The impending influenza pandemic: lessons from SARS for hospital practice

Peter A Cameron, Michael Schull and Matthew Cooke
Med J Aust 2006; 185 (4): . || doi: 10.5694/j.1326-5377.2006.tb00528.x
Published online: 21 August 2006

Routine infection control strategies are likely to have the most benefit

There is increasing concern regarding the possibility of another influenza pandemic arising from genetic mutation or reassortment of the avian influenza strain H5N1.1-3 Governments have stockpiled billions of dollars worth of antiviral agents, even though efficacy may be limited.4 Vaccines are being developed for a disease that does not yet exist.5 Many birds have been destroyed in the hope of preventing a possible future mutation and spread of disease to humans.6 Meanwhile, since the 1918 influenza pandemic, the seasonal winter flu has killed more people than the number who died in the pandemic.7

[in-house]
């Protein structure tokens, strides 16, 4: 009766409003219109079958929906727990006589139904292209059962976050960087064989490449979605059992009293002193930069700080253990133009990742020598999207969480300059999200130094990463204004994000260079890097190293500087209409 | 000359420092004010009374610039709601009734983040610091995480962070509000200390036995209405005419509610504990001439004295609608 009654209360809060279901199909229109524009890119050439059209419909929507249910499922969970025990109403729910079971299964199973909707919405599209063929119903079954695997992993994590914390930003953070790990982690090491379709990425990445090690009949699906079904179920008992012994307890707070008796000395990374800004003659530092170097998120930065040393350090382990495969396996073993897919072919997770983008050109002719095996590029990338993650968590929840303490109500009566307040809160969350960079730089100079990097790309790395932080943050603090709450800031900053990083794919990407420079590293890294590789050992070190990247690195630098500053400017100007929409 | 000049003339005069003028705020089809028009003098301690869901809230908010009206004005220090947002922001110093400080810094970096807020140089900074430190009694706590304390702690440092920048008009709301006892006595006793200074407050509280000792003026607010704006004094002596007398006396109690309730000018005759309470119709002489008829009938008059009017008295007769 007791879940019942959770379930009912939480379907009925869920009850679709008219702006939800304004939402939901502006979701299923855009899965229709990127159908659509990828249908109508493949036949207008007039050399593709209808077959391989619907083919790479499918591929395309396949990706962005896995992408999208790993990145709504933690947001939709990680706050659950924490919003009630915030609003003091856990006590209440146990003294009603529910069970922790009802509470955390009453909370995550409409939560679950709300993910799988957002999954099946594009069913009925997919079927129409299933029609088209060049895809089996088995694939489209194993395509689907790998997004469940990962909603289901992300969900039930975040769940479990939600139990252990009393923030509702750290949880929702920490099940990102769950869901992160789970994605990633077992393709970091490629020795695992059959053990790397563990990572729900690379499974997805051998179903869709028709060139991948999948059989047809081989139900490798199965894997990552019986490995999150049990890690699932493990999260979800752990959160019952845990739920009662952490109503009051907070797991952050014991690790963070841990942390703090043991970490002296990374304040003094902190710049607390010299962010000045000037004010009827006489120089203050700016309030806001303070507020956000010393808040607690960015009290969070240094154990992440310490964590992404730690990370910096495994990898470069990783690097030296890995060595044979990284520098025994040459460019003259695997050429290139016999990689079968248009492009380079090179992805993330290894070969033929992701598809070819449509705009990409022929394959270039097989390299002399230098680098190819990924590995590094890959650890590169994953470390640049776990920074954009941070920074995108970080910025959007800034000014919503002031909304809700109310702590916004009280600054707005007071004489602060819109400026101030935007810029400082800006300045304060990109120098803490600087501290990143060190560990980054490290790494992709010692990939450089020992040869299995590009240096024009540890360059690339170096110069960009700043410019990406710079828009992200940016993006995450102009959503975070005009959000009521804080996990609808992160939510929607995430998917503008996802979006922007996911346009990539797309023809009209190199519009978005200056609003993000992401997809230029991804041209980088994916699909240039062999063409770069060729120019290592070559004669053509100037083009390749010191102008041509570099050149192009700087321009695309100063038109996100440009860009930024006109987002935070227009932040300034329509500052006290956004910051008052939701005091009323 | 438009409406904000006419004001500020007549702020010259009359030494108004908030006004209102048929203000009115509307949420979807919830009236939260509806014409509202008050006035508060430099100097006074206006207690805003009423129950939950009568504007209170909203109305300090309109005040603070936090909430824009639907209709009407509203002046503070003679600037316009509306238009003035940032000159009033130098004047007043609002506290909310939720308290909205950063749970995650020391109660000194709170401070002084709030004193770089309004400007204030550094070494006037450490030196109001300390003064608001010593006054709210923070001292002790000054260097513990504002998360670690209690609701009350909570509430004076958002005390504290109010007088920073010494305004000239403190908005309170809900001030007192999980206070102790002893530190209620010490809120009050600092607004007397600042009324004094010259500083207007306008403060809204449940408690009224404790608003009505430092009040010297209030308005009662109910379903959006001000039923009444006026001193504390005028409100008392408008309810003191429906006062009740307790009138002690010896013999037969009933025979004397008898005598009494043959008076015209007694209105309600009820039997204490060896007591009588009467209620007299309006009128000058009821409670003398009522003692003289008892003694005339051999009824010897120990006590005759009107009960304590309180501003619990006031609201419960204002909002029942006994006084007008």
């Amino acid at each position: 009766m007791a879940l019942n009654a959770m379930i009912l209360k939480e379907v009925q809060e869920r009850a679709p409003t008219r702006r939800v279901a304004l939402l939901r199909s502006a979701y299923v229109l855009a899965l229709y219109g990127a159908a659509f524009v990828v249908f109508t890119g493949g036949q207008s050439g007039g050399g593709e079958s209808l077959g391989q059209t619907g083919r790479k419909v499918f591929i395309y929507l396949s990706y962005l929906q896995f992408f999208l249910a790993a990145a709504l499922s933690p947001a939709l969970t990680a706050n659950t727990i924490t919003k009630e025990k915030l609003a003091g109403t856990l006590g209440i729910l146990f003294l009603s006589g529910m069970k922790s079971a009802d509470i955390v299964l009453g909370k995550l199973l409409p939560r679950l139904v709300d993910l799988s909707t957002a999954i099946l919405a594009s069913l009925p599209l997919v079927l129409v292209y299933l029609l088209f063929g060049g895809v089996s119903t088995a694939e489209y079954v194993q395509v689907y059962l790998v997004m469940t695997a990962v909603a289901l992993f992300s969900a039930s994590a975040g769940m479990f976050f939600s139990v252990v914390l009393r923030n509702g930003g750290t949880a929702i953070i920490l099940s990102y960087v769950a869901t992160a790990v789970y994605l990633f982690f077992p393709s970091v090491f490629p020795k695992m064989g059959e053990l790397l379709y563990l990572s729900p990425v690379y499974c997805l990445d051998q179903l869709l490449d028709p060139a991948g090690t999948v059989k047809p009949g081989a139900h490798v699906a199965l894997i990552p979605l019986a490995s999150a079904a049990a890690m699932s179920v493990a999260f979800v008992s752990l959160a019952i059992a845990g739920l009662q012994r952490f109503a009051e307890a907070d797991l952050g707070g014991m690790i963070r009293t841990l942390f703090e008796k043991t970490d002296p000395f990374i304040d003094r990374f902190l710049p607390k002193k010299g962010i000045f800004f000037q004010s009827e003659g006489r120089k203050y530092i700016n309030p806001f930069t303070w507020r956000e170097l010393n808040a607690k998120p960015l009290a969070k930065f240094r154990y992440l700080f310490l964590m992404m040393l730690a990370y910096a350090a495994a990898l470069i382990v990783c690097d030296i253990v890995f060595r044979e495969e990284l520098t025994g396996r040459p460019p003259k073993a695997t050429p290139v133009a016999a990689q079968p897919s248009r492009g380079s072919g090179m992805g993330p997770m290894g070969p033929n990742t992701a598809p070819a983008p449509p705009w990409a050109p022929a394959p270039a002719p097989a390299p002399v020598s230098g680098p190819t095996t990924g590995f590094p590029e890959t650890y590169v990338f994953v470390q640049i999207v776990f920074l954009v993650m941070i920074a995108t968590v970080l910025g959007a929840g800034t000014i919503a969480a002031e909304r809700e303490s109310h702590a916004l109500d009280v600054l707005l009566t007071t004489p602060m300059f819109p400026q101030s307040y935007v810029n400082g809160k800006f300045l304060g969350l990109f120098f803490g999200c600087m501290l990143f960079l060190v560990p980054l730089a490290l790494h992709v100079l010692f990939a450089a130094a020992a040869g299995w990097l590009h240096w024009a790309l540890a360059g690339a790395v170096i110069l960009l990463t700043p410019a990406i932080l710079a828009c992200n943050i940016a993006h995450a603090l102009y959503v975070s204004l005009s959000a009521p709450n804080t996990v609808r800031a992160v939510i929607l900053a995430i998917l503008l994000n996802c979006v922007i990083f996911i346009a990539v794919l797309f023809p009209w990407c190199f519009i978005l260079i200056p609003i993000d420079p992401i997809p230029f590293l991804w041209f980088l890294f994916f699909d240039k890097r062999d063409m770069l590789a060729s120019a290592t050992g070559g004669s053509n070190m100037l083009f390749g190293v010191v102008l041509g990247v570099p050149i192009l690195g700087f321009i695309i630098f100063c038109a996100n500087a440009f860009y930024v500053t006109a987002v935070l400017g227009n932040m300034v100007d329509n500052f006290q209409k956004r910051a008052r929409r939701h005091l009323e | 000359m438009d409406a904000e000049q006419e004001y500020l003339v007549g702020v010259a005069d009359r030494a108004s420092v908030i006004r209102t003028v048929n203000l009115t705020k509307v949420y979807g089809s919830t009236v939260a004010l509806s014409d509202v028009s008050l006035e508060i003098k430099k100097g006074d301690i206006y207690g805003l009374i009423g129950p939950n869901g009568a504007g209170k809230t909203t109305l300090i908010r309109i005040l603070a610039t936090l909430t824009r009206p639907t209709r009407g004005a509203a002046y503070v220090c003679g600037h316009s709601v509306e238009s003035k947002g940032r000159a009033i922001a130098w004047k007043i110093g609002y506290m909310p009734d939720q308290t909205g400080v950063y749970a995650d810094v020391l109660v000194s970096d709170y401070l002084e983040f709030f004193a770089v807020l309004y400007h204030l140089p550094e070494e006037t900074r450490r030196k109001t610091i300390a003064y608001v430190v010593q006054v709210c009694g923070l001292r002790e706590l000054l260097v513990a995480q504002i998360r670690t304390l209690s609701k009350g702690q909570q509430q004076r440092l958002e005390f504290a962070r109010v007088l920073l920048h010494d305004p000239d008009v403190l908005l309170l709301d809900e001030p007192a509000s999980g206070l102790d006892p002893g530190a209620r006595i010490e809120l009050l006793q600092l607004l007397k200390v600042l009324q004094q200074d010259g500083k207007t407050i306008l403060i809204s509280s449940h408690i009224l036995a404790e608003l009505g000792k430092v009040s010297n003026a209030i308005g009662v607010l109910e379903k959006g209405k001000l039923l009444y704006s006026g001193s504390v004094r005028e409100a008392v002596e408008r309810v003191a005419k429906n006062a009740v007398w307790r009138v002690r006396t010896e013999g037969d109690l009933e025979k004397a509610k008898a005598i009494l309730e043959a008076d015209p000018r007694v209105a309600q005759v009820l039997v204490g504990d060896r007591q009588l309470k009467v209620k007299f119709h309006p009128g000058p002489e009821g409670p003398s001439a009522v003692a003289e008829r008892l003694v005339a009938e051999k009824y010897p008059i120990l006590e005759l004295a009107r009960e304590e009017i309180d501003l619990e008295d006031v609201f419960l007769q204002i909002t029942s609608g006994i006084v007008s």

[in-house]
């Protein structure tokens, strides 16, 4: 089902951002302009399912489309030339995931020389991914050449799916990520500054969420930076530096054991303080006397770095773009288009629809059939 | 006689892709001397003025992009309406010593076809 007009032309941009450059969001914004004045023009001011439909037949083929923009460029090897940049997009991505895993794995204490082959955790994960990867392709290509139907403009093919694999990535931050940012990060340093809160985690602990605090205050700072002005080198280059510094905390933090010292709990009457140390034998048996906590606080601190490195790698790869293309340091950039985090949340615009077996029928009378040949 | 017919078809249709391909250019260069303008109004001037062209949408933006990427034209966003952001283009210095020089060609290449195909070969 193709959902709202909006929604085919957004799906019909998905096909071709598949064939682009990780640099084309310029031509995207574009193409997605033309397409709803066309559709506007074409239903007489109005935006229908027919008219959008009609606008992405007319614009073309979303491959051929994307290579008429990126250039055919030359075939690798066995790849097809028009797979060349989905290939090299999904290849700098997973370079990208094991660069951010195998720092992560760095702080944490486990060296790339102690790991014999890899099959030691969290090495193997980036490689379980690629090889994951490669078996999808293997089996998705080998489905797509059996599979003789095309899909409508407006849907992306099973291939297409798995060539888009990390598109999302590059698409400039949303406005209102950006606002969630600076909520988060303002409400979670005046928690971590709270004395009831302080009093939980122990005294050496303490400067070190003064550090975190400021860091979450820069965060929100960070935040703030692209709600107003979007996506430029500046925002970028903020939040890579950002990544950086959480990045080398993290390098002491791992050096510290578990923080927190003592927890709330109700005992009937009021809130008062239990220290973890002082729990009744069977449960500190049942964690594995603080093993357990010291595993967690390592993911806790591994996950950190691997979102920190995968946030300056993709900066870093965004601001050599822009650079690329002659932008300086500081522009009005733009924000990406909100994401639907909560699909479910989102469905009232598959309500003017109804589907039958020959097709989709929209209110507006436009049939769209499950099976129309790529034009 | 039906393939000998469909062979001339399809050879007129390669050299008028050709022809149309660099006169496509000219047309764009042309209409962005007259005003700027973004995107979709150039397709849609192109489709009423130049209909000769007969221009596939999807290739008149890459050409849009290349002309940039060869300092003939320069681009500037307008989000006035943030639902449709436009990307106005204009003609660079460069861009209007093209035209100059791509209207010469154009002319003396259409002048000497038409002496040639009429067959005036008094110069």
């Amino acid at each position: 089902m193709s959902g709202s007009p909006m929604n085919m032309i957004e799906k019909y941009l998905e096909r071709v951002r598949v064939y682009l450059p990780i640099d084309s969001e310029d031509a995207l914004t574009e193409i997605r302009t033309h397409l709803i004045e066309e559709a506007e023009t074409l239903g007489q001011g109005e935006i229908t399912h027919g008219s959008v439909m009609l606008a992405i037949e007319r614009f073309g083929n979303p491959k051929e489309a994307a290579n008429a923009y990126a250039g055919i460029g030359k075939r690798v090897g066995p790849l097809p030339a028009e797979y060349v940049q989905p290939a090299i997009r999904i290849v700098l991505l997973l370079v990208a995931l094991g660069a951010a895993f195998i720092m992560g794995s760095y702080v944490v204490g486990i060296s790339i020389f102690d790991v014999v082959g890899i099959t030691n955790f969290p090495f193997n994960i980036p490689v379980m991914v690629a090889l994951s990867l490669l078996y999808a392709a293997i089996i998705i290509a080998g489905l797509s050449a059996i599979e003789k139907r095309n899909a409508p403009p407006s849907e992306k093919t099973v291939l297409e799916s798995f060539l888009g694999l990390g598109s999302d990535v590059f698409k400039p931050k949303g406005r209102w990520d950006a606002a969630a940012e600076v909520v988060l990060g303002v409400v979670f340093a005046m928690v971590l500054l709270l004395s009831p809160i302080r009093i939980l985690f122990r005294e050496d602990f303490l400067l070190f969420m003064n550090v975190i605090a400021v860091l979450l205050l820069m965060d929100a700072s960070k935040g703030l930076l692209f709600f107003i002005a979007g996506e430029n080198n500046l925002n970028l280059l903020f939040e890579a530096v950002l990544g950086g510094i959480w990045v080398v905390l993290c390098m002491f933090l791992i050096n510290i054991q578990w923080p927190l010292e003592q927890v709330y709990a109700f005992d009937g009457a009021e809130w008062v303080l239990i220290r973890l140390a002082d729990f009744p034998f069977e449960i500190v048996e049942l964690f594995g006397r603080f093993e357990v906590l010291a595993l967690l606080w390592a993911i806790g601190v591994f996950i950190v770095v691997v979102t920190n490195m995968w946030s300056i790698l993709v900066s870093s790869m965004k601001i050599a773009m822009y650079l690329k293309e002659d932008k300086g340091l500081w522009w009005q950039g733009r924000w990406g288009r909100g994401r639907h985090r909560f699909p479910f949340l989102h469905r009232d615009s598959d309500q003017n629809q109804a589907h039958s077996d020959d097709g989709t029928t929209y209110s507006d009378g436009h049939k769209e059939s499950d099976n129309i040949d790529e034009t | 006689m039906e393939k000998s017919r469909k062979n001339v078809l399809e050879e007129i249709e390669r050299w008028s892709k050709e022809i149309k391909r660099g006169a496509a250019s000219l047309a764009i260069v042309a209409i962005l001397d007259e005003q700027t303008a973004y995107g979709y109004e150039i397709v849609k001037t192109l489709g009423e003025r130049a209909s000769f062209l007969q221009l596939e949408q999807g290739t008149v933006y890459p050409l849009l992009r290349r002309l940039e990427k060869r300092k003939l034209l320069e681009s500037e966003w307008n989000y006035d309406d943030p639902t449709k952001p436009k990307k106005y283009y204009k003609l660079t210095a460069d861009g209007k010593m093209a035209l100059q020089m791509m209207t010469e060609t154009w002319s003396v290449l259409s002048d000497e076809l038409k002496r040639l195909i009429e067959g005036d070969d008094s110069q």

• Peter A Cameron1
  • Michael Schull2,3
  • Matthew Cooke4

  • 1 Department of Epidemiology and Preventive Medicine, Monash University, Melbourne, VIC.
  • 2 Institute for Clinical Evaluative Sciences, Toronto, ON, Canada.
  • 3 Emergency Department, Sunnybrook Health Sciences Centre, Toronto, ON, Canada.
  • 4 Warwick Medical School, University of Warwick, Coventry, United Kingdom.


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